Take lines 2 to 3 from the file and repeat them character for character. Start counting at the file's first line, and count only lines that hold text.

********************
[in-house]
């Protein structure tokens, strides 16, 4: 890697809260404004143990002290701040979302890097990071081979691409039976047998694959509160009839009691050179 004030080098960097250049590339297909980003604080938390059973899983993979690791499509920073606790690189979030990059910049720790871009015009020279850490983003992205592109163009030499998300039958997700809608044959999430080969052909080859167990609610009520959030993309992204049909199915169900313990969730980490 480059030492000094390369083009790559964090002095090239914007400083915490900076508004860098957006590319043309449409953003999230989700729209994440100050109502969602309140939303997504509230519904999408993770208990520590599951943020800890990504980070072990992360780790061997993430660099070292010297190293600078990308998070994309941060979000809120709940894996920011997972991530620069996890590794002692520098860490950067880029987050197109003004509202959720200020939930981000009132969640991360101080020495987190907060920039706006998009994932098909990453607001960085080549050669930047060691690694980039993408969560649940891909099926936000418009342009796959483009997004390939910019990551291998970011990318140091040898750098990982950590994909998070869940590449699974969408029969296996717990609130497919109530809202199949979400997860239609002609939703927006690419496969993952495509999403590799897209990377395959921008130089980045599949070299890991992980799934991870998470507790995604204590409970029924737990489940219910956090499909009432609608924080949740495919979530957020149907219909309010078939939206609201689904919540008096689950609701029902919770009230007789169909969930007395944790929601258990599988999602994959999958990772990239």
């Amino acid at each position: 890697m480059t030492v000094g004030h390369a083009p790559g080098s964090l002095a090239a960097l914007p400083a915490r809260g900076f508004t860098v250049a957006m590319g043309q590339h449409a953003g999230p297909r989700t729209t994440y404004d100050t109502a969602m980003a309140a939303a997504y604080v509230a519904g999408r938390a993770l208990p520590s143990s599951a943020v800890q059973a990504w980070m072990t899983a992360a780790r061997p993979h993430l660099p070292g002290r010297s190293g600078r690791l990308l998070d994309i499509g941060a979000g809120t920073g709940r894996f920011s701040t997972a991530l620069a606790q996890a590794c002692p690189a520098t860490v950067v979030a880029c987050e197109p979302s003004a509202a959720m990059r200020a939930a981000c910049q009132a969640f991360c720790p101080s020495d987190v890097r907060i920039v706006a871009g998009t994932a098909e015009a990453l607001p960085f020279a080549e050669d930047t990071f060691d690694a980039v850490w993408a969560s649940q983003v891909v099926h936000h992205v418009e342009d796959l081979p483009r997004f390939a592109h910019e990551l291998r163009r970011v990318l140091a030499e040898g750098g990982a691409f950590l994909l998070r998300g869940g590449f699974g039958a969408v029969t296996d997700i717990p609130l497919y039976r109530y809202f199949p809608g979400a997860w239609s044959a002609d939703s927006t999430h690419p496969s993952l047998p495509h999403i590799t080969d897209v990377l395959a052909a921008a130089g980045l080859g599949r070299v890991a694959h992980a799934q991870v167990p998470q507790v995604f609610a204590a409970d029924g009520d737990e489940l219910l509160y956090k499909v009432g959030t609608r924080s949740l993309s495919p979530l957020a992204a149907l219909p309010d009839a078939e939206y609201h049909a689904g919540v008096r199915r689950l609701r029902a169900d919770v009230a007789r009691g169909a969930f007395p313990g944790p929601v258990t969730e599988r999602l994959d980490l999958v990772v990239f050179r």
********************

């Protein structure tokens, strides 16, 4: 890697809260404004143990002290701040979302890097990071081979691409039976047998694959509160009839009691050179 004030080098960097250049590339297909980003604080938390059973899983993979690791499509920073606790690189979030990059910049720790871009015009020279850490983003992205592109163009030499998300039958997700809608044959999430080969052909080859167990609610009520959030993309992204049909199915169900313990969730980490 480059030492000094390369083009790559964090002095090239914007400083915490900076508004860098957006590319043309449409953003999230989700729209994440100050109502969602309140939303997504509230519904999408993770208990520590599951943020800890990504980070072990992360780790061997993430660099070292010297190293600078990308998070994309941060979000809120709940894996920011997972991530620069996890590794002692520098860490950067880029987050197109003004509202959720200020939930981000009132969640991360101080020495987190907060920039706006998009994932098909990453607001960085080549050669930047060691690694980039993408969560649940891909099926936000418009342009796959483009997004390939910019990551291998970011990318140091040898750098990982950590994909998070869940590449699974969408029969296996717990609130497919109530809202199949979400997860239609002609939703927006690419496969993952495509999403590799897209990377395959921008130089980045599949070299890991992980799934991870998470507790995604204590409970029924737990489940219910956090499909009432609608924080949740495919979530957020149907219909309010078939939206609201689904919540008096689950609701029902919770009230007789169909969930007395944790929601258990599988999602994959999958990772990239």
């Amino acid at each position: 890697m480059t030492v000094g004030h390369a083009p790559g080098s964090l002095a090239a960097l914007p400083a915490r809260g900076f508004t860098v250049a957006m590319g043309q590339h449409a953003g999230p297909r989700t729209t994440y404004d100050t109502a969602m980003a309140a939303a997504y604080v509230a519904g999408r938390a993770l208990p520590s143990s599951a943020v800890q059973a990504w980070m072990t899983a992360a780790r061997p993979h993430l660099p070292g002290r010297s190293g600078r690791l990308l998070d994309i499509g941060a979000g809120t920073g709940r894996f920011s701040t997972a991530l620069a606790q996890a590794c002692p690189a520098t860490v950067v979030a880029c987050e197109p979302s003004a509202a959720m990059r200020a939930a981000c910049q009132a969640f991360c720790p101080s020495d987190v890097r907060i920039v706006a871009g998009t994932a098909e015009a990453l607001p960085f020279a080549e050669d930047t990071f060691d690694a980039v850490w993408a969560s649940q983003v891909v099926h936000h992205v418009e342009d796959l081979p483009r997004f390939a592109h910019e990551l291998r163009r970011v990318l140091a030499e040898g750098g990982a691409f950590l994909l998070r998300g869940g590449f699974g039958a969408v029969t296996d997700i717990p609130l497919y039976r109530y809202f199949p809608g979400a997860w239609s044959a002609d939703s927006t999430h690419p496969s993952l047998p495509h999403i590799t080969d897209v990377l395959a052909a921008a130089g980045l080859g599949r070299v890991a694959h992980a799934q991870v167990p998470q507790v995604f609610a204590a409970d029924g009520d737990e489940l219910l509160y956090k499909v009432g959030t609608r924080s949740l993309s495919p979530l957020a992204a149907l219909p309010d009839a078939e939206y609201h049909a689904g919540v008096r199915r689950l609701r029902a169900d919770v009230a007789r009691g169909a969930f007395p313990g944790p929601v258990t969730e599988r999602l994959d980490l999958v990772v990239f050179r």